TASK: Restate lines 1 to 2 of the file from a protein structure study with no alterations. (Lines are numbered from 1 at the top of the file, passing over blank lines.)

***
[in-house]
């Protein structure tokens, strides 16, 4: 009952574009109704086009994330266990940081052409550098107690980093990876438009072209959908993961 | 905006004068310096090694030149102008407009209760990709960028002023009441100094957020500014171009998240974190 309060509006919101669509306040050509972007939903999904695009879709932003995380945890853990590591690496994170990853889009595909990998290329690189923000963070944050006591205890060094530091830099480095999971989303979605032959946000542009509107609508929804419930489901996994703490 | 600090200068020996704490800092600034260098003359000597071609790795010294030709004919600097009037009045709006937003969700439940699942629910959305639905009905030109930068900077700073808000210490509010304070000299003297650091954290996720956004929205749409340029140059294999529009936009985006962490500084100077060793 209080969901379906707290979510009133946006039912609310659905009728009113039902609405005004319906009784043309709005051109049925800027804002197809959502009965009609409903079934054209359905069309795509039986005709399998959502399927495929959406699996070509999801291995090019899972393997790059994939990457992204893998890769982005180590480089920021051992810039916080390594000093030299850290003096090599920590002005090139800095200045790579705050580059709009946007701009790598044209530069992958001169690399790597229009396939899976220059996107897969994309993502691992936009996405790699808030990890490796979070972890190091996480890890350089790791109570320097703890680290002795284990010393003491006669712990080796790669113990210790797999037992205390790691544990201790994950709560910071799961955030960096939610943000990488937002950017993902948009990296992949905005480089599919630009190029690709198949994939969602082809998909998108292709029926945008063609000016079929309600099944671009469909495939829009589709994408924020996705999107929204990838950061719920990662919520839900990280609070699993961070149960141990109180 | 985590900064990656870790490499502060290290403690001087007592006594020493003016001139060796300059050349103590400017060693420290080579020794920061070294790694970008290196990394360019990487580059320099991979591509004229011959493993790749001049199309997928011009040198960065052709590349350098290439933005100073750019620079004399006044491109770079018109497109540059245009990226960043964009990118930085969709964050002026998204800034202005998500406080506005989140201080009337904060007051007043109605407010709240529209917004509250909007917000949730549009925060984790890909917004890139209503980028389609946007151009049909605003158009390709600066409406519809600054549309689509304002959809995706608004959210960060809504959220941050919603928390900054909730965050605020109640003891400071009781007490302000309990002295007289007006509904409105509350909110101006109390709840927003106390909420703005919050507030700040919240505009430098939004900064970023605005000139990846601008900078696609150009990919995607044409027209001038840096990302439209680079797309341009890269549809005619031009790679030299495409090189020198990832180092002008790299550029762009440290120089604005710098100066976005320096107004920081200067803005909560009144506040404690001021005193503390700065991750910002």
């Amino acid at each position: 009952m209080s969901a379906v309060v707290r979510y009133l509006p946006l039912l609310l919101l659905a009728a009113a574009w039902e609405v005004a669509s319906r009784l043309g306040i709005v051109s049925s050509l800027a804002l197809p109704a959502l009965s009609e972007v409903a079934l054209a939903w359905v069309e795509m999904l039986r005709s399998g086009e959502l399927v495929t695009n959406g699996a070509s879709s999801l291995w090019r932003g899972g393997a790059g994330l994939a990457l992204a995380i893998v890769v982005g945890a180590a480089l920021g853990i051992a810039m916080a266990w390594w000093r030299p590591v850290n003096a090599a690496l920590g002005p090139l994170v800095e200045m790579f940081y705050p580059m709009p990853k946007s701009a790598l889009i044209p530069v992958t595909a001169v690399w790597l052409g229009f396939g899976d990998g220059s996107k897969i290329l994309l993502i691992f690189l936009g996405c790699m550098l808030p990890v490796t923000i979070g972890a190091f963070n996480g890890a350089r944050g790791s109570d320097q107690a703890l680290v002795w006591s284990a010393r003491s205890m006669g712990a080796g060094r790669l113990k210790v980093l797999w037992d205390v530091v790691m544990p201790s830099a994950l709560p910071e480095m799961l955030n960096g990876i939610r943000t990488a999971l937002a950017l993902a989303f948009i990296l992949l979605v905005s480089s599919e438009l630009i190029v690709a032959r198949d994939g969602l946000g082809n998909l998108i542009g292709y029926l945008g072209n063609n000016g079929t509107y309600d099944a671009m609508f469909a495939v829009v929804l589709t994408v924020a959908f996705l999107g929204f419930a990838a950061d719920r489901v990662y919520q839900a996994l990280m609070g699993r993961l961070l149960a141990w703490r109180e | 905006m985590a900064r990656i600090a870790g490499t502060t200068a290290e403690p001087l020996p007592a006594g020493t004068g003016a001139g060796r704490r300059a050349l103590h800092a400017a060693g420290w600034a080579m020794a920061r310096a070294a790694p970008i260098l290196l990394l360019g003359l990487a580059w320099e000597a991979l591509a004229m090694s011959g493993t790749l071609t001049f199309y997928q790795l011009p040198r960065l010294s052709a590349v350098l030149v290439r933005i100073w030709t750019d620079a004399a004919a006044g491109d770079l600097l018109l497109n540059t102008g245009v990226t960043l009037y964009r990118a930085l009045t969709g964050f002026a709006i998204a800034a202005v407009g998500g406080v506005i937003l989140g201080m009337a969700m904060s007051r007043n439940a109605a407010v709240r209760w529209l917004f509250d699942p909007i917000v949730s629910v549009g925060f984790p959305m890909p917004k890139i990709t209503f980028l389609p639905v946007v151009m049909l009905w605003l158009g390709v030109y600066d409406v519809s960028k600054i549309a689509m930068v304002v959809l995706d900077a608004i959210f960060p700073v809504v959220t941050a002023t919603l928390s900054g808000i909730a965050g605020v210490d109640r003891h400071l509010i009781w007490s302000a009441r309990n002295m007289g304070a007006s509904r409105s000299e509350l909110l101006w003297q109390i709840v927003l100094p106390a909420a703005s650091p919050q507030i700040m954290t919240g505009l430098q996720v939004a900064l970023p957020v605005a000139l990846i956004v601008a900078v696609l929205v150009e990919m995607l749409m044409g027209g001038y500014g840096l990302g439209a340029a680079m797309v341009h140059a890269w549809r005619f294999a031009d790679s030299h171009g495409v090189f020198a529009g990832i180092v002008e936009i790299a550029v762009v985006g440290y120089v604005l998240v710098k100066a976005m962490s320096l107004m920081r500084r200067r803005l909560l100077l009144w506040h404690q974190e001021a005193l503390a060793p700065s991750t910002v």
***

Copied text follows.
[in-house]
């Protein structure tokens, strides 16, 4: 009952574009109704086009994330266990940081052409550098107690980093990876438009072209959908993961 | 905006004068310096090694030149102008407009209760990709960028002023009441100094957020500014171009998240974190 309060509006919101669509306040050509972007939903999904695009879709932003995380945890853990590591690496994170990853889009595909990998290329690189923000963070944050006591205890060094530091830099480095999971989303979605032959946000542009509107609508929804419930489901996994703490 | 600090200068020996704490800092600034260098003359000597071609790795010294030709004919600097009037009045709006937003969700439940699942629910959305639905009905030109930068900077700073808000210490509010304070000299003297650091954290996720956004929205749409340029140059294999529009936009985006962490500084100077060793 209080969901379906707290979510009133946006039912609310659905009728009113039902609405005004319906009784043309709005051109049925800027804002197809959502009965009609409903079934054209359905069309795509039986005709399998959502399927495929959406699996070509999801291995090019899972393997790059994939990457992204893998890769982005180590480089920021051992810039916080390594000093030299850290003096090599920590002005090139800095200045790579705050580059709009946007701009790598044209530069992958001169690399790597229009396939899976220059996107897969994309993502691992936009996405790699808030990890490796979070972890190091996480890890350089790791109570320097703890680290002795284990010393003491006669712990080796790669113990210790797999037992205390790691544990201790994950709560910071799961955030960096939610943000990488937002950017993902948009990296992949905005480089599919630009190029690709198949994939969602082809998909998108292709029926945008063609000016079929309600099944671009469909495939829009589709994408924020996705999107929204990838950061719920990662919520839900990280609070699993961070149960141990109180 | 985590900064990656870790490499502060290290403690001087007592006594020493003016001139060796300059050349103590400017060693420290080579020794920061070294790694970008290196990394360019990487580059320099991979591509004229011959493993790749001049199309997928011009040198960065052709590349350098290439933005100073750019620079004399006044491109770079018109497109540059245009990226960043964009990118930085969709964050002026998204800034202005998500406080506005989140201080009337904060007051007043109605407010709240529209917004509250909007917000949730549009925060984790890909917004890139209503980028389609946007151009049909605003158009390709600066409406519809600054549309689509304002959809995706608004959210960060809504959220941050919603928390900054909730965050605020109640003891400071009781007490302000309990002295007289007006509904409105509350909110101006109390709840927003106390909420703005919050507030700040919240505009430098939004900064970023605005000139990846601008900078696609150009990919995607044409027209001038840096990302439209680079797309341009890269549809005619031009790679030299495409090189020198990832180092002008790299550029762009440290120089604005710098100066976005320096107004920081200067803005909560009144506040404690001021005193503390700065991750910002």